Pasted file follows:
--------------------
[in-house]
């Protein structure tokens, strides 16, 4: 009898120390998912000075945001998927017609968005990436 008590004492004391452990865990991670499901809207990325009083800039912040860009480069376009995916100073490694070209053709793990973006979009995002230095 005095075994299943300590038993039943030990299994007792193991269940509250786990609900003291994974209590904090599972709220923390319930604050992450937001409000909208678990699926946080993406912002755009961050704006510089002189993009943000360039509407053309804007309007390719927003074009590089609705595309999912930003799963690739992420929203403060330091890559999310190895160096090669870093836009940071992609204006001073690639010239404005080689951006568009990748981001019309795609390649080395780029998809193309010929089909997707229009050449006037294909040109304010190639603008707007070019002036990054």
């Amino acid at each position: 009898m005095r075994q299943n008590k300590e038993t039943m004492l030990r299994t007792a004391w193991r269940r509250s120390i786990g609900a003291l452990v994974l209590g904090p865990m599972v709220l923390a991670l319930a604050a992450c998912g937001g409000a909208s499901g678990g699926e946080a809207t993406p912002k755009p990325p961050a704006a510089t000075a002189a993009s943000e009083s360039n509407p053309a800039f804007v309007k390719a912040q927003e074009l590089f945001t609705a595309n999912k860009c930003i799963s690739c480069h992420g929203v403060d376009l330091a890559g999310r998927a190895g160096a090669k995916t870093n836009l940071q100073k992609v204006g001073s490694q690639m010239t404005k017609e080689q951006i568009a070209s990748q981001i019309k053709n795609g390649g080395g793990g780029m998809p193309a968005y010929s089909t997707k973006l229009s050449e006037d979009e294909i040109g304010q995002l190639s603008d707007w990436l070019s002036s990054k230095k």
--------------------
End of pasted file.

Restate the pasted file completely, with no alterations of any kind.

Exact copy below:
[in-house]
């Protein structure tokens, strides 16, 4: 009898120390998912000075945001998927017609968005990436 008590004492004391452990865990991670499901809207990325009083800039912040860009480069376009995916100073490694070209053709793990973006979009995002230095 005095075994299943300590038993039943030990299994007792193991269940509250786990609900003291994974209590904090599972709220923390319930604050992450937001409000909208678990699926946080993406912002755009961050704006510089002189993009943000360039509407053309804007309007390719927003074009590089609705595309999912930003799963690739992420929203403060330091890559999310190895160096090669870093836009940071992609204006001073690639010239404005080689951006568009990748981001019309795609390649080395780029998809193309010929089909997707229009050449006037294909040109304010190639603008707007070019002036990054």
């Amino acid at each position: 009898m005095r075994q299943n008590k300590e038993t039943m004492l030990r299994t007792a004391w193991r269940r509250s120390i786990g609900a003291l452990v994974l209590g904090p865990m599972v709220l923390a991670l319930a604050a992450c998912g937001g409000a909208s499901g678990g699926e946080a809207t993406p912002k755009p990325p961050a704006a510089t000075a002189a993009s943000e009083s360039n509407p053309a800039f804007v309007k390719a912040q927003e074009l590089f945001t609705a595309n999912k860009c930003i799963s690739c480069h992420g929203v403060d376009l330091a890559g999310r998927a190895g160096a090669k995916t870093n836009l940071q100073k992609v204006g001073s490694q690639m010239t404005k017609e080689q951006i568009a070209s990748q981001i019309k053709n795609g390649g080395g793990g780029m998809p193309a968005y010929s089909t997707k973006l229009s050449e006037d979009e294909i040109g304010q995002l190639s603008d707007w990436l070019s002036s990054k230095k």